The son of late Libyan dictator Muammar Gaddafi has announced his candidacy for the country's presidential elections next month.
Seif al-Islam submitted his candidacy papers in the southern town of Sabha, 650km (400 miles) south of the capital of Tripoli, the High National Elections Commission said in a statement.
He is wanted by the International Criminal Court (ICC) for crimes against humanity related to the 2011 uprising that saw his father toppled after more than 40 years in power.
Muammar Gaddafi was later killed amid the ensuing civil war, and his son captured by fighters.
Seif al-Islam, who was seen as the reformist face of Gadhafi's regime before the uprising, was released in June 2017 after more than five years of detention.
He has appeared for the first time in public in five years in a video shared by an election official following the announcement of his candidacy bid.
Wearing a traditional Libyan robe, turban and spectacles, the 49-year-old spoke to the camera and said that God will decide the right path for the country's future.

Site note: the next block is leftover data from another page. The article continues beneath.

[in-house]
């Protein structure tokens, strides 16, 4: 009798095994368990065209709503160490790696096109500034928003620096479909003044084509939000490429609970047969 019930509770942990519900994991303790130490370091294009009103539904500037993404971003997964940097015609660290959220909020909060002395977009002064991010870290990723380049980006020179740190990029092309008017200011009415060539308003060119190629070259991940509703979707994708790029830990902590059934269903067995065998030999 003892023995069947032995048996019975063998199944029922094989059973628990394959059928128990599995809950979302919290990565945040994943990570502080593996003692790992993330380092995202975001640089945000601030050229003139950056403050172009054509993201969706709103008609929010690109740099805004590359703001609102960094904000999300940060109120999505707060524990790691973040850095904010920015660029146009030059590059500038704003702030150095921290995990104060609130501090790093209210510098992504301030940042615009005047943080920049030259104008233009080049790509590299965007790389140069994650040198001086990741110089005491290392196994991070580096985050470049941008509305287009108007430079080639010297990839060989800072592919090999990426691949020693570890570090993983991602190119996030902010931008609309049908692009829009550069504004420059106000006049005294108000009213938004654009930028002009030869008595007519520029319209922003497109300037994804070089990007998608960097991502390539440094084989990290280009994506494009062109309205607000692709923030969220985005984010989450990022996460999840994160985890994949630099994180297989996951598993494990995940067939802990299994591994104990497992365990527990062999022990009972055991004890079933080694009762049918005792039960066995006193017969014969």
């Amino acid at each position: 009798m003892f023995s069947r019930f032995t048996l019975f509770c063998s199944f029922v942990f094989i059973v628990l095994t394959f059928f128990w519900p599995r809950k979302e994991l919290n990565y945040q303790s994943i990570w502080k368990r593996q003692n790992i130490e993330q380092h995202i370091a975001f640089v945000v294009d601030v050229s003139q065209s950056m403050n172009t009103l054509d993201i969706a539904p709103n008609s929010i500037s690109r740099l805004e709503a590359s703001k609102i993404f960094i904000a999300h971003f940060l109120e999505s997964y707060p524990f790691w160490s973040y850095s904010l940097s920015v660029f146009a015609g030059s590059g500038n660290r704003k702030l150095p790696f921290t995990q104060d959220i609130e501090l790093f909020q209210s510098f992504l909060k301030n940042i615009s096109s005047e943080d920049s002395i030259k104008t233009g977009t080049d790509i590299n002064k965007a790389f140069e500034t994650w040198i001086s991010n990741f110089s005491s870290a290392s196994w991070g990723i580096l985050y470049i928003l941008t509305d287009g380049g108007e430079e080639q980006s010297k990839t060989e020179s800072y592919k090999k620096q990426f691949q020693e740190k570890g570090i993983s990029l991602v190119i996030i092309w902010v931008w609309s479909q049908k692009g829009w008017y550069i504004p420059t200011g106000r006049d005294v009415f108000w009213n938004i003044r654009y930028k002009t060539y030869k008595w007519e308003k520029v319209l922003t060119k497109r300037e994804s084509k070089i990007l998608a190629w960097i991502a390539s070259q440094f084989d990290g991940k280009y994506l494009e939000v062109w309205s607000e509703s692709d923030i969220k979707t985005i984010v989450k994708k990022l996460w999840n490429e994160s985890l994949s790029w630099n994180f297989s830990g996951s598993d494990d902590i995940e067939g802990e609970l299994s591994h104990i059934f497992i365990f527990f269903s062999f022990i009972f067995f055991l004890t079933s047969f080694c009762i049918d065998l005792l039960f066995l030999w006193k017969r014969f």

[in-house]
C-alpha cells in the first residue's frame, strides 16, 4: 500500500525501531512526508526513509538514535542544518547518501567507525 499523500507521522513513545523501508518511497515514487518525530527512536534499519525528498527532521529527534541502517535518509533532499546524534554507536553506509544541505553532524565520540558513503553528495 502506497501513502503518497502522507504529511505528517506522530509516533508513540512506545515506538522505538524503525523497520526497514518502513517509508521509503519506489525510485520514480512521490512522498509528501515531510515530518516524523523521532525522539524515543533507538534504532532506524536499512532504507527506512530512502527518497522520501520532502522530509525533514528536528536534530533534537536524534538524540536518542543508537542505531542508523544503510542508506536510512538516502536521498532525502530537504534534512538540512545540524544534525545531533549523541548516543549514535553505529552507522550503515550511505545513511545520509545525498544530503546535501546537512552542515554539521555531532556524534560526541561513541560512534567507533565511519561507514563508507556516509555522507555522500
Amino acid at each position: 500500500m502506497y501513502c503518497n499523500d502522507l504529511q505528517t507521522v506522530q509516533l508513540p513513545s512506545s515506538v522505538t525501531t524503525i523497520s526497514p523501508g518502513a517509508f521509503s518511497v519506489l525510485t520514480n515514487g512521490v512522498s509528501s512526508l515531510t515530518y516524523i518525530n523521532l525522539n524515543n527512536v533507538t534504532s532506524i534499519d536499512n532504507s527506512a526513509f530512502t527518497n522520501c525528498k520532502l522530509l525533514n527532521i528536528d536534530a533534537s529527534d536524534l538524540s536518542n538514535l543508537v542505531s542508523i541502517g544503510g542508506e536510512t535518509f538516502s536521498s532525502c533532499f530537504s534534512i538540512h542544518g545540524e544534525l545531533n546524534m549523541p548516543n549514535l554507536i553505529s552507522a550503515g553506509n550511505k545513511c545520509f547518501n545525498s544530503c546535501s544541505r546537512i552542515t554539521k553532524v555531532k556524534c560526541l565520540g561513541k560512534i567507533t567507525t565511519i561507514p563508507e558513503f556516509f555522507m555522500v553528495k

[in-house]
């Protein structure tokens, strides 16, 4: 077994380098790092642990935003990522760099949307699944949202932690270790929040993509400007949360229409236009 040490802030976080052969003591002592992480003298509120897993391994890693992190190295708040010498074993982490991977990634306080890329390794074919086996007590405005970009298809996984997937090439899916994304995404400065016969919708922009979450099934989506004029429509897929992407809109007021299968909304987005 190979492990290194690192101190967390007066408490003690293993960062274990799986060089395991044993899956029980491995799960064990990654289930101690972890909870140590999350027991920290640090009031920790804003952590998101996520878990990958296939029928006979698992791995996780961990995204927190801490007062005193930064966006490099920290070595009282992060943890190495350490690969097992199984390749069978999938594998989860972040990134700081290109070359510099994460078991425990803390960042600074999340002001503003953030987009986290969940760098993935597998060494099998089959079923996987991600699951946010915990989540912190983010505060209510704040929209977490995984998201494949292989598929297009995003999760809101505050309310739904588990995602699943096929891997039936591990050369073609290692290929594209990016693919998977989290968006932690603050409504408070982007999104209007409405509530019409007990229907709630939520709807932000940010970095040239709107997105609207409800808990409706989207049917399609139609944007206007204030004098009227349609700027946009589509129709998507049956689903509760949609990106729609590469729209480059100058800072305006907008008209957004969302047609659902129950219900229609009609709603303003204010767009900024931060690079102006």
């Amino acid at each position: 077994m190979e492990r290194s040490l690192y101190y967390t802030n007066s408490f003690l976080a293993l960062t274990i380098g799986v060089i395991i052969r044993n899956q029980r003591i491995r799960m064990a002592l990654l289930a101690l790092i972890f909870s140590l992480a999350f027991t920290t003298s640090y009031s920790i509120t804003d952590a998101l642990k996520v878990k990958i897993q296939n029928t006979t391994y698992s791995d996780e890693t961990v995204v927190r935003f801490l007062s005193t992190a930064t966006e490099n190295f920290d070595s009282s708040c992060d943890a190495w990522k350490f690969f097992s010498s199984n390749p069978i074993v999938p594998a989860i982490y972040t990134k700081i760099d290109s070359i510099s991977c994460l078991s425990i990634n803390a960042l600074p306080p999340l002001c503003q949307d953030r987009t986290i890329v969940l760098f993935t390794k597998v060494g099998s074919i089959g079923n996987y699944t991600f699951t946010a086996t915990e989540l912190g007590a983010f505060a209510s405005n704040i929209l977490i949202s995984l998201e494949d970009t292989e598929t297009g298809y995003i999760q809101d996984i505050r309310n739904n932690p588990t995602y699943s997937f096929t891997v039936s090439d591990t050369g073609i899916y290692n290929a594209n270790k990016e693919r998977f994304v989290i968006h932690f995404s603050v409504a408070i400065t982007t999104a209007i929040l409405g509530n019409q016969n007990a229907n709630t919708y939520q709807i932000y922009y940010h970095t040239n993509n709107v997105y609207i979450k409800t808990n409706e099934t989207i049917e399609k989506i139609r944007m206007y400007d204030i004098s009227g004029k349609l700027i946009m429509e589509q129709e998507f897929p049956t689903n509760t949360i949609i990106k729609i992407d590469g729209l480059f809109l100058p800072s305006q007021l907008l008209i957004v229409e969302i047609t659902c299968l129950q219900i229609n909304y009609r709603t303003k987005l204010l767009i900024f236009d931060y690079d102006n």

His candidacy is likely to stir controversy across the divided country.
Political parties and the UN have failed to unite the country since the 2011 violence left Libya split between rival governments - one based in the capital, Tripoli, and the other in the eastern part of the country.
Seif al-Islam is also a divisive figure as he is wanted by the ICC over crimes allegedly committed in the first weeks of the uprising.
ICC spokesman Fadi El Abdallah declined to comment on Seif al-Islam's candidacy, saying the court "does not comment on political issues".
Gaddafi's son, who has deep-rooted links to tribes across Libya, is the first major presidential hopeful to submit his candidacy to run for the country's highest post.
Also widely expected to announce their bids are powerful military commander Khalifa Hifter, parliament speaker Agila Saleh and former interior minister Fathi Bashaga.
Abdel-Rahman el-Swahili, a lawmaker from Misrata, voiced his rejection of Seif al-Islam's candidacy, saying that Gaddafi's son should be prosecuted not running for president.
"Those who believe in the possibility of Libya's returning to the era of dictatorship after all these sacrifices, are delusional," he wrote on Facebook.
The election agency began the registration process for presidential and parliamentary hopefuls last week.
Seif al-Islam's candidacy came after an international conference in Paris on Friday expressed support for holding "free, fair, inclusive and credible presidential and parliamentary elections" on 24 December.